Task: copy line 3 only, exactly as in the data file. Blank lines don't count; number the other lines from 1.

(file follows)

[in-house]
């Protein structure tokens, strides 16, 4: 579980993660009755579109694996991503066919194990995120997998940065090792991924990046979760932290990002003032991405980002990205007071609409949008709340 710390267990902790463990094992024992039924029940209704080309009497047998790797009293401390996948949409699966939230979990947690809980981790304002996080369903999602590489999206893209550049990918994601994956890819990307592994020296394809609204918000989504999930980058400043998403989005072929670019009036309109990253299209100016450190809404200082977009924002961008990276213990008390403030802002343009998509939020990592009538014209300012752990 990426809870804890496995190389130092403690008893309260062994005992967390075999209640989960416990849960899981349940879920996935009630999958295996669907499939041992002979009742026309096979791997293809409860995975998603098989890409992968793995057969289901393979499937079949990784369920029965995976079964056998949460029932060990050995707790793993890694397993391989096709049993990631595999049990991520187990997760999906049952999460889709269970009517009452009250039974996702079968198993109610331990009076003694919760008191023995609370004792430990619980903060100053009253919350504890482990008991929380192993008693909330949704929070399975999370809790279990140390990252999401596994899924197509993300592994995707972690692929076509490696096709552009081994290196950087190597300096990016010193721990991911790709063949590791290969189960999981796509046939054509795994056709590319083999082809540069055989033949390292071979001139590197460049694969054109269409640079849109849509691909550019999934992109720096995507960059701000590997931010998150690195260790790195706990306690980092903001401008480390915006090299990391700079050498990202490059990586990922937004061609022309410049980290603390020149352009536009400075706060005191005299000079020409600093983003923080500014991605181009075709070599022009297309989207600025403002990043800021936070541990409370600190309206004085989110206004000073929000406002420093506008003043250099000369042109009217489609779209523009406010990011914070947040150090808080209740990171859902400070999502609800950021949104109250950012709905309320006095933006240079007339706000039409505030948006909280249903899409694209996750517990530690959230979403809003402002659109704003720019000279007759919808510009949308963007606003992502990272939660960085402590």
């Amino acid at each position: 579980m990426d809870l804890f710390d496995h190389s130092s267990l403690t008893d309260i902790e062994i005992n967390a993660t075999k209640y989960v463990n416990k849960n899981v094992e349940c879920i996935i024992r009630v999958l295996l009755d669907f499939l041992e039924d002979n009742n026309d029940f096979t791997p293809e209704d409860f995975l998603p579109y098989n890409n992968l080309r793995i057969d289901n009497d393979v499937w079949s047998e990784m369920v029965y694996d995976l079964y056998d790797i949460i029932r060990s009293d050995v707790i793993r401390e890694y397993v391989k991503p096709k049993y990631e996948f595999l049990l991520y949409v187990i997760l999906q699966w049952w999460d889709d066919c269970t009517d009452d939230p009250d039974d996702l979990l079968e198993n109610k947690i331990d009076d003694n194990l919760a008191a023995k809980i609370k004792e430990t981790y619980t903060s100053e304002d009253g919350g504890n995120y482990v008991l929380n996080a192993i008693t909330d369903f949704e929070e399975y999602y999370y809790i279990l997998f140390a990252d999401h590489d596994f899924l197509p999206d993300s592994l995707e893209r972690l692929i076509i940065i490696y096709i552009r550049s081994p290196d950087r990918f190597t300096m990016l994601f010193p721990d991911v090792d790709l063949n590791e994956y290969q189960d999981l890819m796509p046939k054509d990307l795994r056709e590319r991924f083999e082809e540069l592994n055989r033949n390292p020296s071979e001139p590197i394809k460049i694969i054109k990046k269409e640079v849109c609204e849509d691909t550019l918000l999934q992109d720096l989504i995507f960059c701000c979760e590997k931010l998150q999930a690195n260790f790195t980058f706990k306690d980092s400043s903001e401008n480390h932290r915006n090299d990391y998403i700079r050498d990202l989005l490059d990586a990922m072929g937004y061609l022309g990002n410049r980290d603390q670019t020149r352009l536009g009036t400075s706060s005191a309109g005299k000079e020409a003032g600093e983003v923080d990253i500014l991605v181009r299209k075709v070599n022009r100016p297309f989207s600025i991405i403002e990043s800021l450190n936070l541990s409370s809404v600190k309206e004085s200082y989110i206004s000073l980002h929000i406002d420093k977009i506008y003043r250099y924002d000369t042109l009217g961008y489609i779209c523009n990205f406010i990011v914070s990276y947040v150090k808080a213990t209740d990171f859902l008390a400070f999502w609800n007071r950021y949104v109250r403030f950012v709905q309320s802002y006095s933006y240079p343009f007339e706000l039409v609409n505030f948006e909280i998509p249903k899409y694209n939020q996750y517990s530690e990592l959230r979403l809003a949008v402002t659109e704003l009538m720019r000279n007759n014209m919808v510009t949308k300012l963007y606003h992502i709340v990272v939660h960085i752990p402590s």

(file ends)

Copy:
């Amino acid at each position: 579980m990426d809870l804890f710390d496995h190389s130092s267990l403690t008893d309260i902790e062994i005992n967390a993660t075999k209640y989960v463990n416990k849960n899981v094992e349940c879920i996935i024992r009630v999958l295996l009755d669907f499939l041992e039924d002979n009742n026309d029940f096979t791997p293809e209704d409860f995975l998603p579109y098989n890409n992968l080309r793995i057969d289901n009497d393979v499937w079949s047998e990784m369920v029965y694996d995976l079964y056998d790797i949460i029932r060990s009293d050995v707790i793993r401390e890694y397993v391989k991503p096709k049993y990631e996948f595999l049990l991520y949409v187990i997760l999906q699966w049952w999460d889709d066919c269970t009517d009452d939230p009250d039974d996702l979990l079968e198993n109610k947690i331990d009076d003694n194990l919760a008191a023995k809980i609370k004792e430990t981790y619980t903060s100053e304002d009253g919350g504890n995120y482990v008991l929380n996080a192993i008693t909330d369903f949704e929070e399975y999602y999370y809790i279990l997998f140390a990252d999401h590489d596994f899924l197509p999206d993300s592994l995707e893209r972690l692929i076509i940065i490696y096709i552009r550049s081994p290196d950087r990918f190597t300096m990016l994601f010193p721990d991911v090792d790709l063949n590791e994956y290969q189960d999981l890819m796509p046939k054509d990307l795994r056709e590319r991924f083999e082809e540069l592994n055989r033949n390292p020296s071979e001139p590197i394809k460049i694969i054109k990046k269409e640079v849109c609204e849509d691909t550019l918000l999934q992109d720096l989504i995507f960059c701000c979760e590997k931010l998150q999930a690195n260790f790195t980058f706990k306690d980092s400043s903001e401008n480390h932290r915006n090299d990391y998403i700079r050498d990202l989005l490059d990586a990922m072929g937004y061609l022309g990002n410049r980290d603390q670019t020149r352009l536009g009036t400075s706060s005191a309109g005299k000079e020409a003032g600093e983003v923080d990253i500014l991605v181009r299209k075709v070599n022009r100016p297309f989207s600025i991405i403002e990043s800021l450190n936070l541990s409370s809404v600190k309206e004085s200082y989110i206004s000073l980002h929000i406002d420093k977009i506008y003043r250099y924002d000369t042109l009217g961008y489609i779209c523009n990205f406010i990011v914070s990276y947040v150090k808080a213990t209740d990171f859902l008390a400070f999502w609800n007071r950021y949104v109250r403030f950012v709905q309320s802002y006095s933006y240079p343009f007339e706000l039409v609409n505030f948006e909280i998509p249903k899409y694209n939020q996750y517990s530690e990592l959230r979403l809003a949008v402002t659109e704003l009538m720019r000279n007759n014209m919808v510009t949308k300012l963007y606003h992502i709340v990272v939660h960085i752990p402590s």